“Malcolm and Marie”, which was released on Netflix shortly after having a limited theatrical release in US around the end of last month, trusts its two main performers but only ends up having them stuck in its frustratingly repetitive narrative. While it is surely nice to see these two promising performers demonstrating their considerable talent on the screen again, they are merely demanded to go up and down along the vicious cycles of emotional clashes between their characters, and we often feel like watching the artificial showcase of their acting ability instead of the authentic presentation of a real problematic human relationship.
The movie solely focuses on one rocky night between an African American couple, and the opening scene shows them returning to a big and posh modern house where they have lived together for a while. Malcolm (John David Washington) is a movie director who has just had the press screening of his latest work, and he is quite excited about lots of positive reactions from not only the audiences but also those reporters and critics, but his girlfriend Marie (Zendaya) is not so pleased for a good reason. It gradually turns out that she and her troubled life are actually the main source of inspiration for his movie, but her boyfriend did not express any gratitude or appreciation to her in public, and he does not seem to understand her resentful feelings at all.
While Marie makes some night snack for Malcolm as requested by him, their conversation comes to revolve mainly around how his career will be changed because of his new movie. Not so surprisingly, he mentions several certain African American filmmakers, and he rambles a lot about why he does not want to be regarded as another typical African American filmmaker. He is particularly sour about a LA Times movie critic who condescendingly praised him and his movie for being ‘political’, and that is the last thing he wants for now, though he has been planning to make a biopic of Angela Davis someday.
Marie initially listens to her boyfriend’s arrogant and self-absorbed rambling with patience and understanding, but then she comes to express her grudge and dissatisfaction on how Malcolm has mistreated and neglected her despite her contribution to his movie. She presses on him step by step, but he adamantly refuses to recognize his fault and then apologize to her, and the mood becomes more tense than before as they continue to pull and push each other. As two people who have known and lived with each other for some time, they certainly know where they can hurt each other most, and we are accordingly treated with several spiteful moments generated between their spiteful interactions.
This could lead to something sharply insightful or compelling, but the screenplay by director/writer/co-producer Sam Levinson, who is the son of Barry Levinson and has been mainly known for his acclaimed HBO teen drama series “Euphoria”, simply fluctuates between the affection and resentment between its two main characters again and again without much narrative momentum or character development, and this flaw is particularly evident during its second half. You may be amused a bit by Malcolm’s hilariously angry response to the first review on his movie, but that is more or less than the regurgitation of what he rambled before, and you may wonder whether Levinson has some real grudge against critics and reporters out there.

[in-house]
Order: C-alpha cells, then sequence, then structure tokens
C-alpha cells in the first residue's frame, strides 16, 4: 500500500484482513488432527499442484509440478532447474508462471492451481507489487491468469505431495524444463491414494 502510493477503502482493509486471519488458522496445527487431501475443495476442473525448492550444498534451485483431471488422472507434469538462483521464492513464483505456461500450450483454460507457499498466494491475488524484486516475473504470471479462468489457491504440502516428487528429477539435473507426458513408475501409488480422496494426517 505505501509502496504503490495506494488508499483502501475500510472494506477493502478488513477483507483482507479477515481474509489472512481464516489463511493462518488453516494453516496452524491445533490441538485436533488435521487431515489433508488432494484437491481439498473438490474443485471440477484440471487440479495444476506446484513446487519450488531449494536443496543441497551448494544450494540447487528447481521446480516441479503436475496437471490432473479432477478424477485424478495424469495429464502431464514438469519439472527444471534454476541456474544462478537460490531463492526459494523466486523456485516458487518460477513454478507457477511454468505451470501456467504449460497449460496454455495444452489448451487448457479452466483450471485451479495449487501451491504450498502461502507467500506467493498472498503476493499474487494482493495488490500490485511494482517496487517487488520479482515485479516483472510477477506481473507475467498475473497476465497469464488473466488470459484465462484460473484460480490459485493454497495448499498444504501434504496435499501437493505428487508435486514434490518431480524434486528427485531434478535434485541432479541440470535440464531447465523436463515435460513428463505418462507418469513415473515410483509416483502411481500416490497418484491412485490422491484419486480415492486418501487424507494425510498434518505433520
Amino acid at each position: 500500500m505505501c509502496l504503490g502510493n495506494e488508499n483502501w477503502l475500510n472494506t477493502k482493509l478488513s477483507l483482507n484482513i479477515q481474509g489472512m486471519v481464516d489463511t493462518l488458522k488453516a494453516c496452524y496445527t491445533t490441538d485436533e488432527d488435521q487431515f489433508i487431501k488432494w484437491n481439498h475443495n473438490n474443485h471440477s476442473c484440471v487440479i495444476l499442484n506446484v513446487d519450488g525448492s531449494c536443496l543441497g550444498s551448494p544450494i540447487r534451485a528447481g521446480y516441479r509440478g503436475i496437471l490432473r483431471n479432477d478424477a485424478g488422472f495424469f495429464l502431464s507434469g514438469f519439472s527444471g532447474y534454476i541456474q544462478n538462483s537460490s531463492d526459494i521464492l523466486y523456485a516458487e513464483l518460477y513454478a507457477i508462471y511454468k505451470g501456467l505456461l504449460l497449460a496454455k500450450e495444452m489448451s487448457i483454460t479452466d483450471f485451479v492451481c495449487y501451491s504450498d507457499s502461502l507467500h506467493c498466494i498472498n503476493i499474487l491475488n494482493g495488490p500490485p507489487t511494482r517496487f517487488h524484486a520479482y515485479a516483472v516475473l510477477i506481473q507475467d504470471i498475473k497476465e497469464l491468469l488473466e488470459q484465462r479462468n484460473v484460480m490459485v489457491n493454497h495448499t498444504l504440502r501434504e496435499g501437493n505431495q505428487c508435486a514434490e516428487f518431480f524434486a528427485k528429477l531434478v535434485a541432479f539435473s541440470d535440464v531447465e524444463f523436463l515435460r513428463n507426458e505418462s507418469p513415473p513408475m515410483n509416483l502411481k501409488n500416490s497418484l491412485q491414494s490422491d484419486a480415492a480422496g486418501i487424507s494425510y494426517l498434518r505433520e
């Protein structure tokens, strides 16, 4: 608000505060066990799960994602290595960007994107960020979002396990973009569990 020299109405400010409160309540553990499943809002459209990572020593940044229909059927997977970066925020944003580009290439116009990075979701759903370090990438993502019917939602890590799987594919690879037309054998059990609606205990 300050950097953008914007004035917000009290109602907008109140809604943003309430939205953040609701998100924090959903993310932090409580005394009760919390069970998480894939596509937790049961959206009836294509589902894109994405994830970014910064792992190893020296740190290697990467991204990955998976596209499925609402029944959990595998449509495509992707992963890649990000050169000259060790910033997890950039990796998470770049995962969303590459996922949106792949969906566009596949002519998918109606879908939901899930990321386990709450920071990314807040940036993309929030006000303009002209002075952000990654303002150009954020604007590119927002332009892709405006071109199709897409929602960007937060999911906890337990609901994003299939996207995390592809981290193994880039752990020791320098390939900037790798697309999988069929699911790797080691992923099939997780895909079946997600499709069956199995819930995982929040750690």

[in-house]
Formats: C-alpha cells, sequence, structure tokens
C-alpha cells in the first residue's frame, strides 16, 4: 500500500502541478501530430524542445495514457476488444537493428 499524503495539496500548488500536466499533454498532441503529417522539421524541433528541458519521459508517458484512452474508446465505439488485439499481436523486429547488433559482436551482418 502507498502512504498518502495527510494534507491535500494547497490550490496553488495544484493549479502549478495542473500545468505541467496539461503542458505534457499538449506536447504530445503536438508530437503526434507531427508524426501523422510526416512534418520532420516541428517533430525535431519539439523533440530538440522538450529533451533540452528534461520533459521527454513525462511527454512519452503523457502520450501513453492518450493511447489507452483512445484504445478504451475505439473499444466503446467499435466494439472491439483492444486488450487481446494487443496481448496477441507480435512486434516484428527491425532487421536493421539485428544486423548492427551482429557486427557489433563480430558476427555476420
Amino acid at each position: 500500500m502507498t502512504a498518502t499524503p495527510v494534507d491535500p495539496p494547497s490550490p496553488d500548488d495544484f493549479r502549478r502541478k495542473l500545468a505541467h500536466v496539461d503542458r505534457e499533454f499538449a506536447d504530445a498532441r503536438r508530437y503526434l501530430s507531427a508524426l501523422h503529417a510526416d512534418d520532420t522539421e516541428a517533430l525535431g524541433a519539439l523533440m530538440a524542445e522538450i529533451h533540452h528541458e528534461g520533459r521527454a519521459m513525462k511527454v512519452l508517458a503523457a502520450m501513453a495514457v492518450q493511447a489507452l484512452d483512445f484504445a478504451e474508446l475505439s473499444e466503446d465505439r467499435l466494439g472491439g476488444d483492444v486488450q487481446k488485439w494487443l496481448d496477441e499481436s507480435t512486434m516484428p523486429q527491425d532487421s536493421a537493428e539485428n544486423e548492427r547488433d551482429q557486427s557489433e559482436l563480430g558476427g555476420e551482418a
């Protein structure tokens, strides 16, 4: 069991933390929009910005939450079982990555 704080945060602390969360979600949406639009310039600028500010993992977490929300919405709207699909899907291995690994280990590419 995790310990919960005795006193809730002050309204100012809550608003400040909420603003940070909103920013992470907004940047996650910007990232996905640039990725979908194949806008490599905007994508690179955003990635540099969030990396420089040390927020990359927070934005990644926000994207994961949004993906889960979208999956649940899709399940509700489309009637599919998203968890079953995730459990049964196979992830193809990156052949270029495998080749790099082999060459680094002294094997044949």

It is apparent that Levinson and his collaborators try something as raw and vivid as the works of John Cassavetes such as “A Woman Under the Influence” (1974), but Levinson’s screenplay does not provide much depth or substance to its two main characters, and the dialogues in the film often feel heavy-handed as they often feel like static statements instead of real emotional expressions. As a consequence, we only come to behold the performances instead of observing the characters, and that puts more distance between us and the movie.
At least, the movie is not a waste of time at all. Shot in grainy black and white film by cinematographer Marcell Rév, the movie is mostly competent in technical aspects, and that is admirable considering how limited the shooting condition for Levinson and his cast and crew members was in many ways as they strictly followed COVID-19 safety protocols. For example, no more than 12 people were allowed on the set, and the two main performers of the movie actually had to handle their makeup and costume for themselves.
And these two main performers ably carry the film together while diligently acting as required. Zendaya, who recently won an Emmy for her lead performance in “Euphoria”, shows us here that she can do a lot more than playing Spider-man’s new girlfriend, and she is especially good when her character deliberately corners and threatens Washington’s character later in the movie. In opposite, John David Washington, who has been more prominent thanks to “BlacKkKlansman” (2018) and “Tenet” (2020), functions as an effective counterpoint to his co-star, and he surely proves here again that he is a good actor who can have his own solid acting career even though his voice will always remind us of his famous actor father.
On the whole, “Malcolm and Marie” is a failed two-hander which is deficient in terms of storytelling and characterization, but I was not that bored mainly thanks to its two main performers. The overall result still feels dissatisfying to me, but I will not stop you from watching it if you simply want to watch how talented they are, and you will probably come to agree that they deserve better than this.